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Sunday, August 28, 2011

Interview Tale #3, in Which the ATR Teacher Unwittingly Joins an Encounter Group

A PSYCHOBABBLE MEMOIR
by Life in Limbo

msu.edu

Given that I’ve not much on my plate right now other than waiting out a fairly rockin’ storm (with a very nice Merlot) as my children quietly sleep in their beds and friends bunk on my futon, a trip down memory lane seems apropos. 

So let’s travel back in time. 

All the way to June. 


The invitation to this interview came in an e-mail, the day before the actual interview (hey, thanks for the advance notice, guys!). As it was a school that looked promising, both location- and subject-wise, I hastily made plans to have my kids schlepped to their activities without me. Seeing that the e-mail said, “Expect to stay until 5:00,” I tossed an extra yogurt and granola bar in my lunch tote that morning, programmed my GPS for later, and headed off, resumes in hand. 

When I arrived at New World Widget Academy (co-located in Old World High School, which is in the process of phasing-out), we were separated into groups of about 10 and given a tour of the building by some of the staff. What struck me most was that every single staff member (even the administration) looked to be under 30. They were all wearing tank tops, t-shirts, or lanyards with the names of their colleges – Columbia, Fordham, Penn State. 

All the doors of the school were festooned with Ivy League college banners and it was easy to tell the NWWA rooms from the OWHS rooms – the NWWA rooms were freshly painted and equipped with SMART Boards, the OWHS rooms were shabby and equipped with scarred blackboards and (I think) some chalk. The NWWA science labs were chock full of lab equipment and expensive-looking microscopes, but OWHS’s labs looked broken and empty.  My “tour guide” proudly talked about how the NWWA will be taking over more and more of the building as OWHS phases out. She seemed giddy about usurping a school that has a long history in the community. I found it to be profoundly sad. 

After our guided tour, we were brought in to classrooms and given a brief description of the school, its population, and its mission (in NWWA, apparently, EVERYONE poops rainbows and spits butterflies!). Lots of talk about “rigor,” “high expectations” and “data.” Then, after the 10-15 minute speech, she said, ‘If anyone here feels that New World Widget Academy is not a place for them, if they feel that they are not up to the task, this is your time to leave. Please feel free to go now and it will not be held against you.” No one left. What a surprise.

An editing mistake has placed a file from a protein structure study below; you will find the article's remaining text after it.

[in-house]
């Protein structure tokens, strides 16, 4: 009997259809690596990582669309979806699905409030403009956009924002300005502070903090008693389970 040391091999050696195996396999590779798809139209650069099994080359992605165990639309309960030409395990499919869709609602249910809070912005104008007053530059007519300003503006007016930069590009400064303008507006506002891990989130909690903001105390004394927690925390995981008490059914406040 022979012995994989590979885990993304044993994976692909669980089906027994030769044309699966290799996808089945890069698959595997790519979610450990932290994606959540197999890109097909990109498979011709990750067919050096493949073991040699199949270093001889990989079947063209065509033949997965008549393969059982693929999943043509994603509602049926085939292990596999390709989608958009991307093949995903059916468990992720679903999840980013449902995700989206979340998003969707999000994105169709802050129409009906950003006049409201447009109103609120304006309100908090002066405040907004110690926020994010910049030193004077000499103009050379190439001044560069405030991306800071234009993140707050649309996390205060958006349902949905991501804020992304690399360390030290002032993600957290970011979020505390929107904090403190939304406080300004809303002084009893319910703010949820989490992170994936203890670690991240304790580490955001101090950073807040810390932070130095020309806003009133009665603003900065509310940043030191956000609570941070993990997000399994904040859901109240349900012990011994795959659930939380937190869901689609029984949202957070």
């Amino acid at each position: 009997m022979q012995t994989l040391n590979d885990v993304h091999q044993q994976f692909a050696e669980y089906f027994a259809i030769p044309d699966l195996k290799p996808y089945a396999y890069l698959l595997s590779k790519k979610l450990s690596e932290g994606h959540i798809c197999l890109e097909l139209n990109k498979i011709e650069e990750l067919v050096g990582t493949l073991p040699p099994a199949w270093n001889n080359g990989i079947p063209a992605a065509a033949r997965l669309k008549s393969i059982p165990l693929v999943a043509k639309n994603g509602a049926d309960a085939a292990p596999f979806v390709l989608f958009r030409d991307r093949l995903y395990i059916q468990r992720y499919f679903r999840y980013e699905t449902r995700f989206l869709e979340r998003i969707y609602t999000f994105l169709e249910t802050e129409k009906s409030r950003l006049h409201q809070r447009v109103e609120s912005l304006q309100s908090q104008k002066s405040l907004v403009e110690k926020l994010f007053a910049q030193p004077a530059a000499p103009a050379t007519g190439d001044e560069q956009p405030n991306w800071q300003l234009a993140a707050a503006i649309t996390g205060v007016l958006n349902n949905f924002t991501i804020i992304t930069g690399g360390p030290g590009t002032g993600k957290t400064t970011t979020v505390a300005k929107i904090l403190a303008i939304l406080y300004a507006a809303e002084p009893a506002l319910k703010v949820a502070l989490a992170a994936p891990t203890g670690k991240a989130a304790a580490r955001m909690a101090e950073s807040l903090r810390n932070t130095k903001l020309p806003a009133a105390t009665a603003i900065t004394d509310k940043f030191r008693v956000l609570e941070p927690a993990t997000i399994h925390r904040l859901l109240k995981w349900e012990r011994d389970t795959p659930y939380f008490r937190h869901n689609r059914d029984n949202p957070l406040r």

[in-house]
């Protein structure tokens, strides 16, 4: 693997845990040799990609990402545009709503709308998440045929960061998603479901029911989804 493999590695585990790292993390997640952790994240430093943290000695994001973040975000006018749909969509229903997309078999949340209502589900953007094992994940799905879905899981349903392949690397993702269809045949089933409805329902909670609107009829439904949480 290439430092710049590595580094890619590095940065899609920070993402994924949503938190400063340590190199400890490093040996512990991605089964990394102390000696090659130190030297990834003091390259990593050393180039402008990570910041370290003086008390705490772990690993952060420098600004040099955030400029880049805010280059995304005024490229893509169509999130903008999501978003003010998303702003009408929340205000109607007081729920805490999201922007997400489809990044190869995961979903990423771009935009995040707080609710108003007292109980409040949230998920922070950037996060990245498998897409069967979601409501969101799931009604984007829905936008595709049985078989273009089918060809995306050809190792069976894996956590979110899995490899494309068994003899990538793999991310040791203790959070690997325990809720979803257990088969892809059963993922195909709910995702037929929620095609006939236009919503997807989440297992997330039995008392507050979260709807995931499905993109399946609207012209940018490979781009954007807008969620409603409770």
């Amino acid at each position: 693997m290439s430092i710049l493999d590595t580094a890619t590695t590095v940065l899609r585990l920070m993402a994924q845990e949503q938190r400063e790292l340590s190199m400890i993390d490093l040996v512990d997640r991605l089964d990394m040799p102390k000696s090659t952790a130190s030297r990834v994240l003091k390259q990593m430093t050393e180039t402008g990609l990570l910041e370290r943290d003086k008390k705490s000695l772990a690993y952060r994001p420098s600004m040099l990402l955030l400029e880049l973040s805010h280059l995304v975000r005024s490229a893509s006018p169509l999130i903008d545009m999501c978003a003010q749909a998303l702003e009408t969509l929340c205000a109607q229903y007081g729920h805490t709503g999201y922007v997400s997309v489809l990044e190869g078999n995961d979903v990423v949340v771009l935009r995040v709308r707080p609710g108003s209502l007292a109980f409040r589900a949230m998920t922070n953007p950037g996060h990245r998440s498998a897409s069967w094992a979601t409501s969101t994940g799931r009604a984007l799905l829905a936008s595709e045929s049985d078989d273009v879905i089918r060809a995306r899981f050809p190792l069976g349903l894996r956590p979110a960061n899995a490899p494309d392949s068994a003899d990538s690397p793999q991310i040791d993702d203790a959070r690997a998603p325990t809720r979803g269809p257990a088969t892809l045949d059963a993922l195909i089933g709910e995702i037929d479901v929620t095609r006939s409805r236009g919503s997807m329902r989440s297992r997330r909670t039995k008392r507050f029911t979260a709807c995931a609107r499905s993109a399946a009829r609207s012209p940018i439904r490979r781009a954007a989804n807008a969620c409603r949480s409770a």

The next step, we were told, was a group interview. We were brought into a conference room and instructed to sit around a conference table, while three administrators encircled us on the perimeter. As I looked around I saw about 12-15 people, mostly newbies, one obviously newly-excessed veteran teacher, and a few apparent veterans. One of the administrators (all under 35, I would say), said that we would be asked a series of questions and we would go around the table taking turns answering them. 

I was surprised when the questions turned out to me more along the lines of a group therapy session than a job interview. I was asked, “Describe a favorite toy from childhood and tell us what made it so special to you” and “Tell us about a time in your life where you suffered an extreme disappointment and how you overcame it.” My favorite was, “Tell us about a person in your past who had a profound influence in making you the person you are today.” Another was, “Tell us about when someone you love disappointed you in a big way and how you it made you a stronger person.” I felt like I was caught in an impromptu group therapy session. And I didn’t like it one bit. It was also getting near 6p.m. and I was feeling light headed from lack of food, as the yogurt and granola bar were now a distant memory.